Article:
• 23 DEC 17
    • 0

    A Non-Neutral Internet Spreads Misinformation

    From Futurism https://futurism.com/five-things-to-worry-about-in-2018/

    On December 14, 2017 the Federal Communications Commission voted to repeal “net neutrality” — the Obama-era regulations that prevented internet service providers (ISPs) from prioritizing certain websites, blocking content, and charging for different download speeds. The internet will no longer be classified as a public utility, so it can’t be regulated by the government. Providers like AT&T, Verizon, and Comcast will not only be able to create fast lanes and slow lanes on the internet, but also decide which websites travel in which lanes — and even block certain websites from consumers on the internet, Heather Ross, an assistant professor at Arizona State University’s School for the Future of Innovation and Society, told Futurism.

    While changes to the marketplace won’t happen overnight, Americans will probably see some changes to their internet service or bills in the next year. Proponents of the net neutrality repeal state that this move will restore free market status to the internet, which will benefit consumers by theoretically lowering their internet bills and supporting innovation in telecommunications and broadband technology, Ross said.

    Not everyone agrees it’ll work out that way. Nicholas Economides, an economics professor at New York University’s Stern School of Business, said it’s unlikely companies will cut consumer prices. “I don’t think AT&T is going to cut my bill. The idea is laughable,” he said.

    Indeed, some experts believe that this development spells ill for American democracy. “Without federally-enforced net neutrality, internet service providers are not only empowered, but actively encouraged to exercise discriminatory oversight of the internet traffic they carry,” Aram Sinnreich, an associate professor at American University’s School of Communication, previously told Futurism. “Free speech and privacy will be the collateral damage, as the ISPs become able to block encryption, censor dissent, and pick and choose winners and losers.”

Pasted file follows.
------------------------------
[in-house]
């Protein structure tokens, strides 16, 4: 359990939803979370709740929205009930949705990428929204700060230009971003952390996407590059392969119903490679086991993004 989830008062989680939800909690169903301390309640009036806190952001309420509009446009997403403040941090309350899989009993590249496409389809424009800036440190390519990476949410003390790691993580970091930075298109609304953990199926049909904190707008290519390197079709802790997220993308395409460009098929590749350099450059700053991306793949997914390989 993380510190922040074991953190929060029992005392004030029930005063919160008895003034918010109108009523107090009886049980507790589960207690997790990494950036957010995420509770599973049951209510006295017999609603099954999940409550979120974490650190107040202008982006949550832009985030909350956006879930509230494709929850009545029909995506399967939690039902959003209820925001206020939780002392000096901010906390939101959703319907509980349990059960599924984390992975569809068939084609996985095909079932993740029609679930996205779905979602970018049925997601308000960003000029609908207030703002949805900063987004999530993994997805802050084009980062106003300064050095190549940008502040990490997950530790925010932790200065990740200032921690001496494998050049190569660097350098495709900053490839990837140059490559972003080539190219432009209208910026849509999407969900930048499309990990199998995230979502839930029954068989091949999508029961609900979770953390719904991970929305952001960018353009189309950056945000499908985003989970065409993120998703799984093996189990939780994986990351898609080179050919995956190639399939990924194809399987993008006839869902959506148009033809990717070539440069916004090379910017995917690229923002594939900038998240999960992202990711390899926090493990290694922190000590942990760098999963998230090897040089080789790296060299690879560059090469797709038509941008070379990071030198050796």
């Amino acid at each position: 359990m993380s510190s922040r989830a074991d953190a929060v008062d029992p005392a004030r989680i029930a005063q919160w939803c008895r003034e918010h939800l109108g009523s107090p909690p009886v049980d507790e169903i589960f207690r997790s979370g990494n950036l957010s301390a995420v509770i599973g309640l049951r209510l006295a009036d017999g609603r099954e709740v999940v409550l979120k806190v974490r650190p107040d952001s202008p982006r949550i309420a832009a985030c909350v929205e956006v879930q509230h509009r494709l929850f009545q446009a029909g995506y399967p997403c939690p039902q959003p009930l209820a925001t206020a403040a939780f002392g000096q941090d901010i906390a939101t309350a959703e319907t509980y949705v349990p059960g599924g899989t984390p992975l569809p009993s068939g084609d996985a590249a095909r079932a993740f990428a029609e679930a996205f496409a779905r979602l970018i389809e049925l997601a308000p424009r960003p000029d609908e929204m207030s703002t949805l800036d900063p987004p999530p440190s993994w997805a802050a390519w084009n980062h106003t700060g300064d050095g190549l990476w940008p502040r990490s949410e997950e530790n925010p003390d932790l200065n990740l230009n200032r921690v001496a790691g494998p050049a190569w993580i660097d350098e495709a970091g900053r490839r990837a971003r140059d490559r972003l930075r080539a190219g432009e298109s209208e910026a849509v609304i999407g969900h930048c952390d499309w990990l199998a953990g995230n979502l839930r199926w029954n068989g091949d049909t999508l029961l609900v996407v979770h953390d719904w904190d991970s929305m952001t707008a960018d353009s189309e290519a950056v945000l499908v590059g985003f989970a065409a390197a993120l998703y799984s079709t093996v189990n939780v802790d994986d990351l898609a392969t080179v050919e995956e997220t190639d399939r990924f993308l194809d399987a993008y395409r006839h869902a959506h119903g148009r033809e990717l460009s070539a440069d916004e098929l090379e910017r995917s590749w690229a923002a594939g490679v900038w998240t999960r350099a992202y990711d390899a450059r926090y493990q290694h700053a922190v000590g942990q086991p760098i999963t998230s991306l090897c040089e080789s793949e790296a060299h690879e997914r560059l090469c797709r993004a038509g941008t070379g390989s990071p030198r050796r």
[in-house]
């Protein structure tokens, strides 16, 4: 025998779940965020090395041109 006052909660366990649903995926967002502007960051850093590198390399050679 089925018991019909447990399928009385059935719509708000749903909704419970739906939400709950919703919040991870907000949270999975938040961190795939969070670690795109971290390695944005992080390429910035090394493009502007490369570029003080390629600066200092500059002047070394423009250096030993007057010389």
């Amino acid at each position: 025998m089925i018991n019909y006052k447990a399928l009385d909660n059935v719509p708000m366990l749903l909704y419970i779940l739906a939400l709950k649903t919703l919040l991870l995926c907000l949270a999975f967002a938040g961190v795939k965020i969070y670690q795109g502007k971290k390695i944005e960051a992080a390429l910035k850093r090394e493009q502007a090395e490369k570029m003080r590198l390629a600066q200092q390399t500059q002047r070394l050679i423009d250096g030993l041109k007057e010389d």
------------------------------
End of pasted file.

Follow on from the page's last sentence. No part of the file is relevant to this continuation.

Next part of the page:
ISPs could store content and deliver it from their networks instead of directly from the original content provider, Libby Hemphill, an associate professor of information at the University of Michigan, pointed out. “ISPs may want to do this for really popular content, for instance,” Hemphill previously told Futurism. “What it means for consumers is that if you want to access popular content, you can get it fast. What’s been popular lately? Misinformation. So, potentially, misinformation and click bait gets cached and served fast, while authoritative reporting remains un-cached and slow. That’s not good for consumers or for our democracy.”

    Economides, the NYU professor, took the argument one step further. What would happen if, say, The Wall Street Journal paid internet service providers for expedited service, while The New York Times did not? “Suddenly, the level playing field in online news competition is gone forever,” he said.

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